The Long View 2006-07-13: Crime, Terror, The Demon Republic, and Perfume

Michael OakeshottBy Library of the London School of Economics and Political Science - Professor Michael Oakeshott, c1960sUploaded by calliopejen1, No restrictions,

Michael Oakeshott

By Library of the London School of Economics and Political Science - Professor Michael Oakeshott, c1960sUploaded by calliopejen1, No restrictions,

JuggalosBy The Conmunity - Pop Culture Geek from Los Angeles, CA, USA (Wizard World Anaheim 2011 - Insane Clown Posse) [CC BY 2.0 (], via Wikimedia Commons


By The Conmunity - Pop Culture Geek from Los Angeles, CA, USA (Wizard World Anaheim 2011 - Insane Clown Posse) [CC BY 2.0 (], via Wikimedia Commons

The juxtaposition of Michael Oakeshott with Juggalos is interesting. I'm not certain it was intentional, but I'm also not certain it was unintentional. I'm not familiar with Oakeshott's work, but I am sorry to admit that I am familiar with Insane Clown Posse.

I had a friend in high school who was a fan, and I think he fit the juggalo profile pretty well: from a working class background, never really fit in. I had one album on cassette tape, The Great Milenko. My twenty year old memories of the album are that it was vulgar, dark, and kinda catchy.

Since Youtube exists, I would be remiss if I didn't go listen to that album again. It is remarkable the way songs stay with you, even twenty years later. It is indeed, vulgar, dark, and kinda catchy. I remember even as a teenager I noticed an unusually strong current of disapproval around ICP, so I stopped listening to them. I can see now that it was not just the crudity of the songs, but also that the juggalos are low class.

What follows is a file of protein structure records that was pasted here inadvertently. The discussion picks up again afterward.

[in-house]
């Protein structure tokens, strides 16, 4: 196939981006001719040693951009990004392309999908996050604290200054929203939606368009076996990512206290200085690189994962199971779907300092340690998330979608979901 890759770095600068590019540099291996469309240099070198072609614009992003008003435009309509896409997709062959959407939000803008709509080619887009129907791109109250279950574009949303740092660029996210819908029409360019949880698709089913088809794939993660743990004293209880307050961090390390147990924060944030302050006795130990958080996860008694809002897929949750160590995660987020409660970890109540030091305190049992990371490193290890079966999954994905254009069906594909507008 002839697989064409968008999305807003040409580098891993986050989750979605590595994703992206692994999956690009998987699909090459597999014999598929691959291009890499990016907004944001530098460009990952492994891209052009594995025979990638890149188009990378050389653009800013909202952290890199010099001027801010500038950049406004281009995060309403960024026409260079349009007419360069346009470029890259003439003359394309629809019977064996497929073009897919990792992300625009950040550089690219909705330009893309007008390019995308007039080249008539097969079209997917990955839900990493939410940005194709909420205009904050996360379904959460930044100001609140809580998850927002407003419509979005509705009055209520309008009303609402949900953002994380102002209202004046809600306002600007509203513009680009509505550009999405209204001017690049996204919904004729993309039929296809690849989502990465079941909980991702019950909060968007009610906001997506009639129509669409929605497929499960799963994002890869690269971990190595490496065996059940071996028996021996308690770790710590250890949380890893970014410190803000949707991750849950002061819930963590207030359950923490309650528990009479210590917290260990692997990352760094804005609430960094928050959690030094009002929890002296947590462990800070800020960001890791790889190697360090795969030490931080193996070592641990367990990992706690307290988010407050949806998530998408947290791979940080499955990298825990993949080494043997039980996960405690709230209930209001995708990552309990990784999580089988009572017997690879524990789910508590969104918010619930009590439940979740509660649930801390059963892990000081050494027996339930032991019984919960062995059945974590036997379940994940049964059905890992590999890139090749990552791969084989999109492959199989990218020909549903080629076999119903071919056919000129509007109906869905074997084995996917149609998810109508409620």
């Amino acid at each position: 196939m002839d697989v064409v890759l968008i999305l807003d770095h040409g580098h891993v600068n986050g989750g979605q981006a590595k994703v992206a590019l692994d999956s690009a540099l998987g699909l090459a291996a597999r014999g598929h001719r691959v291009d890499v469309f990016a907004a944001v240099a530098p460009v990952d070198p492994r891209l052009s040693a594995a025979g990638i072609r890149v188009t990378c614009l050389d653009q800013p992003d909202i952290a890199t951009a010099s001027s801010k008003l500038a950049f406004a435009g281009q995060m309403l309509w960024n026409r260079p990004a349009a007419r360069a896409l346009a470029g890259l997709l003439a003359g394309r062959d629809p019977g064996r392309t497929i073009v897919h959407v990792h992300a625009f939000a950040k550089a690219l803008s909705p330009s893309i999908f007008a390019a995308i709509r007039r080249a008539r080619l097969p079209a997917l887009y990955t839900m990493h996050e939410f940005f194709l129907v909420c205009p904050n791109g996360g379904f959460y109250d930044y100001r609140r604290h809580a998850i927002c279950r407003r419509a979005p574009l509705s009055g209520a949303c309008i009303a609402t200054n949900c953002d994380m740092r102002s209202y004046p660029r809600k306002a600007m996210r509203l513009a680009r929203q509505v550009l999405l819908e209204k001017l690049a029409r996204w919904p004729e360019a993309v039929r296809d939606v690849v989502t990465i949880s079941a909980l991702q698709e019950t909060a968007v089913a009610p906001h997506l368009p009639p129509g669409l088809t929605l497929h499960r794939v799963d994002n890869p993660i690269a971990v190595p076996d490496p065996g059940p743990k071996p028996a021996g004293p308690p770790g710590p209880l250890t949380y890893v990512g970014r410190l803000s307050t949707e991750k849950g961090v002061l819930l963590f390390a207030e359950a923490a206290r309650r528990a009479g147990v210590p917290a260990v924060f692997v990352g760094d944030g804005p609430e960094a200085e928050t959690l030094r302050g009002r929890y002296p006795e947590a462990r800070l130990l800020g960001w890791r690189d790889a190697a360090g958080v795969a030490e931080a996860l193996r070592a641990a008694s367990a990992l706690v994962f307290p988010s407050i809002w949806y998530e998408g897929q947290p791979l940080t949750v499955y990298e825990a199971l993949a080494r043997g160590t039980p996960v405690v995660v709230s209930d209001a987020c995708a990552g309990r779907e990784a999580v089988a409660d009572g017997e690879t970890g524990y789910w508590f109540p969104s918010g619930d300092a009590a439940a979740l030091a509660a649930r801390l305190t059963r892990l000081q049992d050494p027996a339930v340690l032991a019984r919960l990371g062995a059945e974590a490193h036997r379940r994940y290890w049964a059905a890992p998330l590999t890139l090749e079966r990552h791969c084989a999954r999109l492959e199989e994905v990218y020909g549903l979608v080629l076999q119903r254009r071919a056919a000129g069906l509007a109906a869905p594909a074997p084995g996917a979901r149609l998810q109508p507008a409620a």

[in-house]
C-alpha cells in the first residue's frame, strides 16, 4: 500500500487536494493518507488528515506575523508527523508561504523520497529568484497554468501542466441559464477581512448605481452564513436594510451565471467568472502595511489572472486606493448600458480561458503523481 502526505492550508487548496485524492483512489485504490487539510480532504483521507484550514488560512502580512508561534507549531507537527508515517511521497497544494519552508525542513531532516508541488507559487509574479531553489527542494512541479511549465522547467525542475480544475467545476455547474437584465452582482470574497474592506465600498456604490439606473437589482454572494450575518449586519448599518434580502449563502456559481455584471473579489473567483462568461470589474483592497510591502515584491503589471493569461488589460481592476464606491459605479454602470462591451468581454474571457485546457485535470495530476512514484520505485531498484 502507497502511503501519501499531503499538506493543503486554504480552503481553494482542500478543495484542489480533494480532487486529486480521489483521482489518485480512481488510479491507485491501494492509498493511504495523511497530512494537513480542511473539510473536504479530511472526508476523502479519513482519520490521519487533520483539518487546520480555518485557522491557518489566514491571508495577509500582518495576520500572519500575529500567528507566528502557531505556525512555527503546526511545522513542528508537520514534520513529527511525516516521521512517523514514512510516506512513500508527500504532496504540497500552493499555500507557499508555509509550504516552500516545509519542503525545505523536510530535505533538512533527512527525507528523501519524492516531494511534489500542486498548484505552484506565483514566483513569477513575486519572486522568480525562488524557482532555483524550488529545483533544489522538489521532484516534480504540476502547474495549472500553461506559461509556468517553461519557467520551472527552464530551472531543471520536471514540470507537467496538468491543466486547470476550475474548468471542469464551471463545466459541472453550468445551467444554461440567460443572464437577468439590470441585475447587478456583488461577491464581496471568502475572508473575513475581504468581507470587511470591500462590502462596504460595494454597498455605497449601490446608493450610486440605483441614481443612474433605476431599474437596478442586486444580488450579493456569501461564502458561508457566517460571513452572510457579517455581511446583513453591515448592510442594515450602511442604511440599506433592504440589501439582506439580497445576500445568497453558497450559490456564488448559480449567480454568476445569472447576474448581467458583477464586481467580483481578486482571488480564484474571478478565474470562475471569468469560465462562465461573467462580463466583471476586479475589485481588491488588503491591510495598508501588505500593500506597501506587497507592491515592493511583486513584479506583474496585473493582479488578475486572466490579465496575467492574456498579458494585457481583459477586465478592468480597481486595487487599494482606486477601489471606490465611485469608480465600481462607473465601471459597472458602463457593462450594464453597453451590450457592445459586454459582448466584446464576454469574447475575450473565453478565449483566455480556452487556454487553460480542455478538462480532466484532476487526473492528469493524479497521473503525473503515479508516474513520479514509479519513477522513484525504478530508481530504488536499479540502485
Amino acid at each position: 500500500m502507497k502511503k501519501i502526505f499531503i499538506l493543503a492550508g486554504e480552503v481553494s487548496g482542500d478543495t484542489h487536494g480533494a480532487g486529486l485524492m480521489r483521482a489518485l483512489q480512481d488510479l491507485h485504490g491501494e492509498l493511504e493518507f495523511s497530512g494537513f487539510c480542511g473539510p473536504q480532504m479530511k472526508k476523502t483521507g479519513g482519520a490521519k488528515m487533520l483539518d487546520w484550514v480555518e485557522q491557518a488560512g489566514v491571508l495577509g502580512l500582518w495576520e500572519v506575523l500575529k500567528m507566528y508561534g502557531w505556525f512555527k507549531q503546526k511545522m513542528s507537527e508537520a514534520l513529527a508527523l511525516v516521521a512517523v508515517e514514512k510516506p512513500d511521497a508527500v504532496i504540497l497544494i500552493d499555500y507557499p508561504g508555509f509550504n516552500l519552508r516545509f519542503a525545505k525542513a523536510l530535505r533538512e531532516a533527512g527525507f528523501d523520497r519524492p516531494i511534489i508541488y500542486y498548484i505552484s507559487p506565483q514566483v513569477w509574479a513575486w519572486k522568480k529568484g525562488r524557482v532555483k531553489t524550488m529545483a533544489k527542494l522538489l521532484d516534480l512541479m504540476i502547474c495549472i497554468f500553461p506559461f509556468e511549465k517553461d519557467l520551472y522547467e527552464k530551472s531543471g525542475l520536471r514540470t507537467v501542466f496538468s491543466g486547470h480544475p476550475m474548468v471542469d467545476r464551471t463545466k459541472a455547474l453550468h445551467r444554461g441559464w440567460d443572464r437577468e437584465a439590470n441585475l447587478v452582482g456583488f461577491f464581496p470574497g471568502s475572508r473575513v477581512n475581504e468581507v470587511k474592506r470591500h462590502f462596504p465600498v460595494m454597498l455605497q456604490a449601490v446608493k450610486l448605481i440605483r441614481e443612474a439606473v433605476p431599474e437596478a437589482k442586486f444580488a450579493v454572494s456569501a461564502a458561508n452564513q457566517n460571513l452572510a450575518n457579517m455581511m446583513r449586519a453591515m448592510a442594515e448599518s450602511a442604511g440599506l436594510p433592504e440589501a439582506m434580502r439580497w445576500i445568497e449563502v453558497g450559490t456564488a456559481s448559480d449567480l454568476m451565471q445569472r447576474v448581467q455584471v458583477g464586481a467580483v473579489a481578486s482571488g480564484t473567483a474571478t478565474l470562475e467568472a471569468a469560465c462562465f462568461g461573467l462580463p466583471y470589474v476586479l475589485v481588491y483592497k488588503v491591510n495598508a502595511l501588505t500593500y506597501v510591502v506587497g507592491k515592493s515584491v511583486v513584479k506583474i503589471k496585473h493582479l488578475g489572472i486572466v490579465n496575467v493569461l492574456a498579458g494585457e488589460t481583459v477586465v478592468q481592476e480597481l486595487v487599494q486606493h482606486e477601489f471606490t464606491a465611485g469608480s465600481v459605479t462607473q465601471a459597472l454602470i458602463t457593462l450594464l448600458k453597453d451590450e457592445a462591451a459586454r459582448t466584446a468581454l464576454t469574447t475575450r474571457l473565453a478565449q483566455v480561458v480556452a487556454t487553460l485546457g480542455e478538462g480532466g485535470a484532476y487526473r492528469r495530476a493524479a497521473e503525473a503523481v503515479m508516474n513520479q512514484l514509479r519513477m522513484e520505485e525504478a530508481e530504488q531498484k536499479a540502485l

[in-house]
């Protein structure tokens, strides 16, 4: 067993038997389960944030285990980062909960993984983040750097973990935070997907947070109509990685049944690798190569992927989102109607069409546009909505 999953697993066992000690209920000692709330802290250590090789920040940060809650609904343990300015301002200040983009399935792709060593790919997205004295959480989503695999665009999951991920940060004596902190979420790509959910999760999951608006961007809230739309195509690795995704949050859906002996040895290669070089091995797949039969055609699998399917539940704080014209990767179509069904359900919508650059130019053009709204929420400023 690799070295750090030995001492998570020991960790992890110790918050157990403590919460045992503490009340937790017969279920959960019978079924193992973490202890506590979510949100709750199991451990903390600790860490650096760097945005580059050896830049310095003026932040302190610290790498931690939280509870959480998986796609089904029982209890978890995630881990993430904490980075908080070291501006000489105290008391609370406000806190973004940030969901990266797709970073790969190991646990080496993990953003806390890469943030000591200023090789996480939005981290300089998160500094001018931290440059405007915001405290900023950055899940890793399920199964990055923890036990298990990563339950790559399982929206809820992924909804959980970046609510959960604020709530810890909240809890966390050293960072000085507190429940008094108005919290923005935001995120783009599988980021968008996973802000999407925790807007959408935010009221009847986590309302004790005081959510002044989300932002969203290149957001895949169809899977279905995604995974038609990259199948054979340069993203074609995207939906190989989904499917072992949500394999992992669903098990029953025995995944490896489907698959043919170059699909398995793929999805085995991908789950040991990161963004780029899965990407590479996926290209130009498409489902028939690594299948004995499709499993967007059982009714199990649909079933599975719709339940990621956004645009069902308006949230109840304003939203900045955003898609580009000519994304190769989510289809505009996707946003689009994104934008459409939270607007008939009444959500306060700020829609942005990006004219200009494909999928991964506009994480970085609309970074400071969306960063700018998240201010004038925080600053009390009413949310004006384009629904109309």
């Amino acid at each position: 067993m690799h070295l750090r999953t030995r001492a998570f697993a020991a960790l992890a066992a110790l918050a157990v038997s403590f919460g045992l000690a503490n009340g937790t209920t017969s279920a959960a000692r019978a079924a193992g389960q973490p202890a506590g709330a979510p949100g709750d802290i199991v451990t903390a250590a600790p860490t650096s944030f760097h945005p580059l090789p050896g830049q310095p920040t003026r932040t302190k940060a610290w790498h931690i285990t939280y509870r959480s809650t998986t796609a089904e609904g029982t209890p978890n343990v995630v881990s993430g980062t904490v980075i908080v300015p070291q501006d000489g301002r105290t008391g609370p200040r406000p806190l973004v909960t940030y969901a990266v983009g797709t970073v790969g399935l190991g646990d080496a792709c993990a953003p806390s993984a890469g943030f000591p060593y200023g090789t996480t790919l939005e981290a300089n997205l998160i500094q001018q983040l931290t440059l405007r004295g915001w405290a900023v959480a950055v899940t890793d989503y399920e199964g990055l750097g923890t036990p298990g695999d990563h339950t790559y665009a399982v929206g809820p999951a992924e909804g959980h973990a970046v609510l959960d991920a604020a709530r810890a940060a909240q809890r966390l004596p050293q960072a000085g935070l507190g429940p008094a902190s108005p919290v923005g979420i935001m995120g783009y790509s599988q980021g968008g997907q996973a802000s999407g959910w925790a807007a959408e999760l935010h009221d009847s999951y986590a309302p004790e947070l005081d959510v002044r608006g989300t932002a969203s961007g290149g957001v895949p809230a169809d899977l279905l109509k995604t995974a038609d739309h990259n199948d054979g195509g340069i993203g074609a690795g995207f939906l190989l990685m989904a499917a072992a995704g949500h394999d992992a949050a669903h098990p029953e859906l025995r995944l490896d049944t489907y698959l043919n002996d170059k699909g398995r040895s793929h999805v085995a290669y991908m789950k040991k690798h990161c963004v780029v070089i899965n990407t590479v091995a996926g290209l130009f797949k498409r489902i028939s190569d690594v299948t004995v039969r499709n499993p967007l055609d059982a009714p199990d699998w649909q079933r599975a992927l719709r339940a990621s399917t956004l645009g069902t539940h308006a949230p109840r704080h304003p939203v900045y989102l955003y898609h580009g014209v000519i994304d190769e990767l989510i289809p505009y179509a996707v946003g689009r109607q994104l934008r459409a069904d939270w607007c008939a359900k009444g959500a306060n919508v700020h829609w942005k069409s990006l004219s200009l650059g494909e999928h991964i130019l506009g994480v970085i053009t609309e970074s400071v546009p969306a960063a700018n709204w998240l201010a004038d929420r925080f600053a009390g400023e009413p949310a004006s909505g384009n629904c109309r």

Since I haven't read anything by Michael Oakeshott, I can neither confirm nor deny Andrew Sullivan's implication that Oakeshott was a nihilist, but I do know that ICP and the Juggalos aren't nihilists. That is an upper class affectation. They are working class white guys looking for meaning in their lives.

Crime, Terror, The Demon Republic, and Perfume

Bad posture should be a hanging offense, I have sometimes felt, and it seems that the police forces of the world are now inclining to this view:

The technique is still in its infancy but has been employed in high-profile cases...Mark Nixon, of the Southampton University department of electronics and computing, said that studies showed everyone has a distinct walk.

Frankly, considering the recent events in Mumbai, and the fact that I regularly take the PATH trains to Manhattan, I am troubled not at all by the prospect of this surveillance.

* * *

Law and Order have also collapsed in Washington, DC, to put the most hysterical slant possible on this report:

The activist, Alan Senitt, was attacked in the Georgetown area on Sunday, his throat was slit and police say the attackers attempted to rape his companion. It was the 13th homicide in the city this month. Robberies are up 14 percent, and armed assaults have jumped 18 percent in the past 30 days.